Promises: Leveling Up

(Psst! all the code for this post can be found here! Pass it on...)

(Psst-psst! This a continuation of a discussion about promises started in this post! Pass it on...)

Here are some useful things you can do with Promises.

How about a promise that always fails?

const failure = Promise.reject('This always fails!')

failure  
    .then(() => console.log('this function is never called'))
    .catch(error => console.log(error))
//prints This always fails!

If have a function that returns a promise, sometimes that function might need to return one that is guaranteed to fail.

Similarly, you might want a promise that is guaranteed to succeed:

const success = Promise.resolve('This always succeeds!')

success  
    .then(success => console.log(success))
    .catch(() => console.log('this function is never called'))
//prints This always succeeds!

What if we have a bunch of promises we want to wait for before we do anything? Promise.all will return a promise that only resolves when each promise in the array you give it resolves:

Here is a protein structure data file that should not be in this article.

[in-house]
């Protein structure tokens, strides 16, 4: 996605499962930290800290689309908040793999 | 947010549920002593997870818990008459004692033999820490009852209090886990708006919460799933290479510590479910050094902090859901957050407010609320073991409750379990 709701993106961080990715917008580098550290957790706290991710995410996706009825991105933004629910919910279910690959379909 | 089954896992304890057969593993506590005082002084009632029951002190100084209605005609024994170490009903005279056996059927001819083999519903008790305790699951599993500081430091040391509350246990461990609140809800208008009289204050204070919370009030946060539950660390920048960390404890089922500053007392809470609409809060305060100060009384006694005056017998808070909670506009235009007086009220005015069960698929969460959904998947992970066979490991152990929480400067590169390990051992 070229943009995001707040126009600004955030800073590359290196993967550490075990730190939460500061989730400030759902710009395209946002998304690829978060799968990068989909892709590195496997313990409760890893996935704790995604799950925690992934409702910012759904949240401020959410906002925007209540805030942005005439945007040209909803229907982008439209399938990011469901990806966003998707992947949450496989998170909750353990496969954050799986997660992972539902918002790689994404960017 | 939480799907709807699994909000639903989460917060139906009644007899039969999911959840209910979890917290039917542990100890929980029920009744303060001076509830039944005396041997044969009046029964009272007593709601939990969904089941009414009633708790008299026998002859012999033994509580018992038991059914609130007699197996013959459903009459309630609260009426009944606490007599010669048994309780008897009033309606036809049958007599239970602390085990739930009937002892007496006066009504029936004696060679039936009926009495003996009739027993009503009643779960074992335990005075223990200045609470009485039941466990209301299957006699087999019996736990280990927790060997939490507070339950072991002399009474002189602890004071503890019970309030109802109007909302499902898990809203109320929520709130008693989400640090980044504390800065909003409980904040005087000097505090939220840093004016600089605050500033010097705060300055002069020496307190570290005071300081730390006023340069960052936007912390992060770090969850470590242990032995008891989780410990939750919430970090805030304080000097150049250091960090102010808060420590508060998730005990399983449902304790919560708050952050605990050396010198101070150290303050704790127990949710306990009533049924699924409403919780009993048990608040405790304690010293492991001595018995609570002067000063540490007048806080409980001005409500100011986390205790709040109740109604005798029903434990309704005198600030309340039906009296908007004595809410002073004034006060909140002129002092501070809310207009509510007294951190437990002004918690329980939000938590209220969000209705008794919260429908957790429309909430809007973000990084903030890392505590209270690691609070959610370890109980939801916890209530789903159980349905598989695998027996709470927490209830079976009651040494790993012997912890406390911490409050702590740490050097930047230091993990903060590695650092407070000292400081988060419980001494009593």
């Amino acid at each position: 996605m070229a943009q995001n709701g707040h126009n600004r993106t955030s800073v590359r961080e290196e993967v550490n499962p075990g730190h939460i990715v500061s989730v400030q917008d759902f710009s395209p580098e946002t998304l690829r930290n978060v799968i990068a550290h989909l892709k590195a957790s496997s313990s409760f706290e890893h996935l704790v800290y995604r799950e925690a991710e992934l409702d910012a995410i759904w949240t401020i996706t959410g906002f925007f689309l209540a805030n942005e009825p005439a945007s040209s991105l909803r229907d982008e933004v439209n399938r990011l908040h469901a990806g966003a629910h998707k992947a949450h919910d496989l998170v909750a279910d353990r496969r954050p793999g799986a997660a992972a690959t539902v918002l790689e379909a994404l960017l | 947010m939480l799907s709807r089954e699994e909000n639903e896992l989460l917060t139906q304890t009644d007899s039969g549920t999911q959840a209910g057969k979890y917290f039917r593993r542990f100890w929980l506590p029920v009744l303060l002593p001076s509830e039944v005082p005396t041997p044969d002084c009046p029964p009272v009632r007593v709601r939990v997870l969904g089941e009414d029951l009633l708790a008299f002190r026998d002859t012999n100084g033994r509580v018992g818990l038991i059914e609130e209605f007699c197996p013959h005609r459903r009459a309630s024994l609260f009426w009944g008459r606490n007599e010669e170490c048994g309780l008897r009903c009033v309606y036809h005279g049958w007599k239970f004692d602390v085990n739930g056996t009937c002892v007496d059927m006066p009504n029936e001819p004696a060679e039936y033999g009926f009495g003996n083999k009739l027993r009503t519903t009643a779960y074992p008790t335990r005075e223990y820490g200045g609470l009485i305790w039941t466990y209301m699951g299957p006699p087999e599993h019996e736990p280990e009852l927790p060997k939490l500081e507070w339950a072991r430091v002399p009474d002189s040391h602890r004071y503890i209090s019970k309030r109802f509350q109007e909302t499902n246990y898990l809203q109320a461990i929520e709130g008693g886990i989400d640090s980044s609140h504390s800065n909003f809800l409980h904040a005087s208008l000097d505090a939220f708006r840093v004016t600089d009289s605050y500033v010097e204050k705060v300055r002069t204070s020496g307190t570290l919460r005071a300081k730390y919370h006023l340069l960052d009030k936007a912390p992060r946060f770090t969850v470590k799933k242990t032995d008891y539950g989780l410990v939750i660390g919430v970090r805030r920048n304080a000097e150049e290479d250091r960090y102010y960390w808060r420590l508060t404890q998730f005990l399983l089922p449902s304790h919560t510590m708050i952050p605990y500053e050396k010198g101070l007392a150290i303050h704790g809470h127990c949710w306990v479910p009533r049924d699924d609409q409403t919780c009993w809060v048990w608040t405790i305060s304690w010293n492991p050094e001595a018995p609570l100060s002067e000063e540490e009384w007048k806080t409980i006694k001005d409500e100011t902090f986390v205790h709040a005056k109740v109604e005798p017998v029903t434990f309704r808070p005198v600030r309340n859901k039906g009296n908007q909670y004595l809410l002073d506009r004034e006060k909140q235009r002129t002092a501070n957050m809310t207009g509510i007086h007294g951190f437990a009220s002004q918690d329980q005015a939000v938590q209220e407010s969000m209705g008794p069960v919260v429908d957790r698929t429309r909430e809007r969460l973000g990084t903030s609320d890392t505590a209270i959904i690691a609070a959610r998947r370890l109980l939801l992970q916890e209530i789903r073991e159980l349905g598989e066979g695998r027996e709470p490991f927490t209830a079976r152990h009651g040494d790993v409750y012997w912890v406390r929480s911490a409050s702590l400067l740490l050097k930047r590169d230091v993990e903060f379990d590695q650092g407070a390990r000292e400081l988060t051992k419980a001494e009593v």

Promise.all([  
    $get('/firstappearance/9'),
    $get('/firstappearance/10'),
    $get('/firstappearance/11')
])
    .then(
        R.pipe(
            R.map(sidekick => ({
                name: sidekick.name,
                real_name: sidekick.real_name,
                title: sidekick.first_appearance.title,
                year: sidekick.first_appearance.year
            })),
            console.log
        ))
/*
prints:  
[
    {
        'name': 'Robin',
        'real_name': 'Damian Wayne',
        'title': 'Batman #655',
        'year': 2006
    },
    {
        'name': 'Robin',
        'real_name': 'Stephanie Brown',
        'title': 'Detective Comics #647',
        'year': 1992
    },
    {
        'name': 'Robin',
        'real_name': 'Carrie Kelly',
        'title': 'Batman: The Dark Knight Returns',
        'year': 1986
    }
]
*/

Finally, Promise.race will use the callback you give it for the first promise to resolve (from a given array):

Promise.race([  
    new Promise((resolve, reject) =>
        setTimeout(resolve, 100, "This promise wins")),
    new Promise((resolve, reject) =>
        setTimeout(resolve, 200, "This promise loses"))
])
    .then(result => console.log(result))
//prints This promise wins

Pretty good right?

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